Diabetes and Social Security Disability

Diabetes is a life-threatening condition that affects almost 30 million Americans, the American Diabetes Association (ADA) reported. The number of cases of diabetes has been rising steadily over the years, causing almost 70,000 deaths in 2010 and contributing to about 230,000 more.

Diabetes and Social Security Disability

If you or a loved one has been diagnosed with diabetes, there is help available. The Social Security Administration (SSA) offers financial benefits for those struggling to work due to a disabling disease.

The Financial Costs of Diabetes

Diabetes is an expensive condition, costing individuals more than twice as much in healthcare costs than their healthy counterparts. ADA reports that those suffering from the condition will pay an extra $7,900 each year in hospital care, prescriptions, supplies, doctor’s visits and other direct medical expenses.

In addition to direct medical costs, diabetes caused $69 billion dollars in indirect costs, which include missed workdays, decreased productivity at work, and the inability to work. This means, on average, those with diabetes are also losing almost $2,500 per year.

Diabetes Self-Management pointed out that many with diabetes have trouble affording the necessary prescriptions and supplies, even with the help of insurance. Though some pharmaceutical companies offer assistance for those who can’t afford to pay full prices, people with diabetes are two and a half more times likely to be unemployed or live in poverty.

There are three types of diabetes. Type 1 or juvenile, is often diagnosed in children or young adults, and happens when their bodies can’t make enough insulin. Type 2 or adult onset, is usually caused by unhealthy lifestyles, and happens when their bodies can’t use insulin correctly. The third, gestational diabetes, occurs during pregnancy and rarely qualifies for benefits. In the United States, Type 2 is much more prevalent than Type 1, affecting 95 percent of diabetes population.

There is no cure for diabetes, but it can be kept under control by treatment, exercise, and healthy eating. However, even when managed, diabetes can take a toll on your life and your finances while restricting the jobs you’re able to do. Some sufferers have a case of diabetes too severe to manage on their own, and Social Security Disability (SSD) benefits can help you.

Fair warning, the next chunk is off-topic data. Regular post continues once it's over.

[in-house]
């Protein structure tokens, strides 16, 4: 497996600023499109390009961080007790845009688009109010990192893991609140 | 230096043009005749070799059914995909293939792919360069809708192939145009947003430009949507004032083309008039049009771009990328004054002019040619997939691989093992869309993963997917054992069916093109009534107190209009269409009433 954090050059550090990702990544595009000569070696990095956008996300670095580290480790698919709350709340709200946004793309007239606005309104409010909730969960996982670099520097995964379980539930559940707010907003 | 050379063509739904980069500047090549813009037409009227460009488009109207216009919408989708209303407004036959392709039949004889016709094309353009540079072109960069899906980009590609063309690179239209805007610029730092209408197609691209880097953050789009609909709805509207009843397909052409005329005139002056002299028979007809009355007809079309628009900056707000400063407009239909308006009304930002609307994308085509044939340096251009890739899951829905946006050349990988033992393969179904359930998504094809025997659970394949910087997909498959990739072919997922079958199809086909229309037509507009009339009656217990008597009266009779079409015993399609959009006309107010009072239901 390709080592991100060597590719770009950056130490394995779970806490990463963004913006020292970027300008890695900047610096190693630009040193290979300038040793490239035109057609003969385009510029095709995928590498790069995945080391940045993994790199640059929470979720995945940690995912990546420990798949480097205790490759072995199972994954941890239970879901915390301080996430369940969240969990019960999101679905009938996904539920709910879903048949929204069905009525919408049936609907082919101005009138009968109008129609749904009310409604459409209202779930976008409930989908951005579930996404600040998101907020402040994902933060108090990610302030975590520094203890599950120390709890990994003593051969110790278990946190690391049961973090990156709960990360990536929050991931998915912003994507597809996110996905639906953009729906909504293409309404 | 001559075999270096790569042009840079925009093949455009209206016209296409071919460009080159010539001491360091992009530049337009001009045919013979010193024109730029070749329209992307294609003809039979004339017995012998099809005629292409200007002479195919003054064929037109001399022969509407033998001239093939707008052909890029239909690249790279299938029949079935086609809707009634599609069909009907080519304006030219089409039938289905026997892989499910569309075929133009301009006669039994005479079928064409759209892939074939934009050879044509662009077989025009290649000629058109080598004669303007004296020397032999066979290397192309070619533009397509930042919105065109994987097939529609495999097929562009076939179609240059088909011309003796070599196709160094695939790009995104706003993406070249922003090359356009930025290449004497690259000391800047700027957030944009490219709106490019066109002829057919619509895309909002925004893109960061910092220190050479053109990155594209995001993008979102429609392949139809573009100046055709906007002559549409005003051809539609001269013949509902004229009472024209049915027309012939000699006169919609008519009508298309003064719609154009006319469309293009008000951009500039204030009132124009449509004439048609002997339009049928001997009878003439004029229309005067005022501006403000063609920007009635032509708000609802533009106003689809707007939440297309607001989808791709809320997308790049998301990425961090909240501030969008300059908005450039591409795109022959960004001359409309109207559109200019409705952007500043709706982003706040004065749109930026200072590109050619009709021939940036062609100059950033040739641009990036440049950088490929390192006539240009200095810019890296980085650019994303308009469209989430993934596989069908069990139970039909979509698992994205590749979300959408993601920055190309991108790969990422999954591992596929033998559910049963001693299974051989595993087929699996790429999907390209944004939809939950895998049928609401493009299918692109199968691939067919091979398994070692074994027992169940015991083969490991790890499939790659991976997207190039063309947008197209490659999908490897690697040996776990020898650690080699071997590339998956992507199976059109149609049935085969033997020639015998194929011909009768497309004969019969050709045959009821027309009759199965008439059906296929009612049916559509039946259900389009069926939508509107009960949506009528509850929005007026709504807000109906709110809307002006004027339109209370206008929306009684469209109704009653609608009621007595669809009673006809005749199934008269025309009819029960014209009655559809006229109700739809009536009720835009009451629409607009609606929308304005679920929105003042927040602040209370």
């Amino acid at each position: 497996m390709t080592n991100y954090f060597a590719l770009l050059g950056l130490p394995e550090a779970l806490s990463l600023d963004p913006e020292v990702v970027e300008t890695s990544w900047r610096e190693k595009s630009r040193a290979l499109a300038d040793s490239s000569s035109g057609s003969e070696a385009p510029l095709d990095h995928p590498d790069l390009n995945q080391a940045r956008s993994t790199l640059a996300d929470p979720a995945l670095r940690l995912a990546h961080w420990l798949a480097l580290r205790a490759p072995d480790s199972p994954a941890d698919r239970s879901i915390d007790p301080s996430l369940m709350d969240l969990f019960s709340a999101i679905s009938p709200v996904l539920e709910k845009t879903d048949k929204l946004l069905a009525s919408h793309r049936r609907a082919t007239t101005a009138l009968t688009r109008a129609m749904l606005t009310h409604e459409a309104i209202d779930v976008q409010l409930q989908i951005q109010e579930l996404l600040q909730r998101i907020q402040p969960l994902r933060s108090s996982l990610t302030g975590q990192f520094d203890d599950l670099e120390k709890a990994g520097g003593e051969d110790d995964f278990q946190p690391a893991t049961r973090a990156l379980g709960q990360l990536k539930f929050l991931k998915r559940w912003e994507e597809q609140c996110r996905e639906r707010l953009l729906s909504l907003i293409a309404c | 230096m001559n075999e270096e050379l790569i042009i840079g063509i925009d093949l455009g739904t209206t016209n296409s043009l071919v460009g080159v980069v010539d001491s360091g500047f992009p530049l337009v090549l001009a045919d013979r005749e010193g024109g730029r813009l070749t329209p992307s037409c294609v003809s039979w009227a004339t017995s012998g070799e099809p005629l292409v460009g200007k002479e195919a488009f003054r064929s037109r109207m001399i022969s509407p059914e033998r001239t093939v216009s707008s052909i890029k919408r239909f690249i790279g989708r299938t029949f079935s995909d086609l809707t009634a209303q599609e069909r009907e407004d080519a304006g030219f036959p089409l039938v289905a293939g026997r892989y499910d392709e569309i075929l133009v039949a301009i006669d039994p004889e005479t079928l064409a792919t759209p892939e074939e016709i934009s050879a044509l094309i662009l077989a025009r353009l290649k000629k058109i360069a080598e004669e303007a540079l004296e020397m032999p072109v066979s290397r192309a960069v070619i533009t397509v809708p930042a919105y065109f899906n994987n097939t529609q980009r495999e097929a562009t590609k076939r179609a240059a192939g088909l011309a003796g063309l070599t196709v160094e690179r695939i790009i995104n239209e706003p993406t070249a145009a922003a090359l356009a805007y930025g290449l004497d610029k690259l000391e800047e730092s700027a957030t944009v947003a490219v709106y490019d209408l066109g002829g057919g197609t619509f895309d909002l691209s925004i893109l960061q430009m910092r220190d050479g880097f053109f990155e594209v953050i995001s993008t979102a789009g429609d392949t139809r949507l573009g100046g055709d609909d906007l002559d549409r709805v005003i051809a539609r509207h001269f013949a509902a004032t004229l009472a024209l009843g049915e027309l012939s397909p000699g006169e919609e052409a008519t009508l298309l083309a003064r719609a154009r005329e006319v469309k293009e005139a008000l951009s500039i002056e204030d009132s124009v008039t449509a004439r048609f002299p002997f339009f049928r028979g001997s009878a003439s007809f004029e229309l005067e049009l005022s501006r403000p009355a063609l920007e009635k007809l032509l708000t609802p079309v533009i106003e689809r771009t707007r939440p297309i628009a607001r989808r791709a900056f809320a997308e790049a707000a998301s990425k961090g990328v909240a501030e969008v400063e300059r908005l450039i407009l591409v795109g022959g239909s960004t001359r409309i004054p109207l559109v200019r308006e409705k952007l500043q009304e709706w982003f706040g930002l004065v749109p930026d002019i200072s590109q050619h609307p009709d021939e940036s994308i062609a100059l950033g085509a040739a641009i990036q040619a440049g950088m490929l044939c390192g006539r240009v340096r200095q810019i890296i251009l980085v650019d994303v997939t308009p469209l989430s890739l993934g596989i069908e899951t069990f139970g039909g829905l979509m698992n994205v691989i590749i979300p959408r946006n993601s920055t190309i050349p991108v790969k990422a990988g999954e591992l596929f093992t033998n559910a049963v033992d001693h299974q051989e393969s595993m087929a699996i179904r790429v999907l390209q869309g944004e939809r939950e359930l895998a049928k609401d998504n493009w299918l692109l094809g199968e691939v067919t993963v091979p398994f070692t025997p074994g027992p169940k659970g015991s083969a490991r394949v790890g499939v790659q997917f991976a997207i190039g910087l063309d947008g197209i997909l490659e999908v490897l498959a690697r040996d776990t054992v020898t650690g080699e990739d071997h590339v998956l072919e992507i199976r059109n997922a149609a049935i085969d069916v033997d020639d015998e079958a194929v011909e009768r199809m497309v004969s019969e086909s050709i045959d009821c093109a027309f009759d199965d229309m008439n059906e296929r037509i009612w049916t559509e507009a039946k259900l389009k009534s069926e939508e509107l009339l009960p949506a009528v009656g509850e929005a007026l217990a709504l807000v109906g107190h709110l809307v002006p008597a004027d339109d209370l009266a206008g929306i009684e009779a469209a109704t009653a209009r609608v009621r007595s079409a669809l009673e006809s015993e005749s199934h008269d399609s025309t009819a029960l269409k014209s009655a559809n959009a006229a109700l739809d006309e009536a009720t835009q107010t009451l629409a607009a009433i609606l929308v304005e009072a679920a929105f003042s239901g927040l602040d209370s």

Diabetes and Social Security Disability

Medically Qualifying for Benefits with the Blue Book

When evaluating SSD applications the SSA uses the Blue Book. The Blue Book is a master list of all the impairments the SSA deems eligible for disability benefits. If you are applying for SSD under a listing, you need to meet or equal the requirements.

Diabetes can be found in section 8.00—Endocrine Disorders

The SSA assesses endocrine disorders by the other body parts affected by the disorder. To be approved for SSD with a Blue Book listing of diabetes, you need to submit medical proof to the SSA that at least one of the following disrupts other body functions:

  • Chronic hyperglycemia, constant high glucose levels, causes long-term nerve and blood vessel complications, which can adversely affect your other body systems.
  • Diabetic ketoacidosis (DKA) occurs when a severe insulin deficiency causes your glucose and acid levels are too high for your body to function and usually requires hospitalization to reverse. This should happen at least once every two months.
  • Hypoglycemia, or episodes of abnormally low blood glucose, which can lead to seizures or loss of consciousness.
  • Neuropathy, or when your diabetes significantly affects two extremities and causes long-term disruption in movement, walking, or standing.
  • Diabetic Retinopathy occurs when there is severe peripheral vision loss from damage to blood vessels in your eyes.

If you feel your diabetes is so severe that you’re unable to work, talk to your doctor. He or she can help you determine if applying for SSD is right for you.

Qualifying Without Meeting a Medical Listing

It’s rare to be approved for SSD with diabetes without another condition caused by the diabetes, which makes it hard for some to meet the Blue Book requirements. If your diabetes is too hard to manage, despite treatment, there is another option for your application.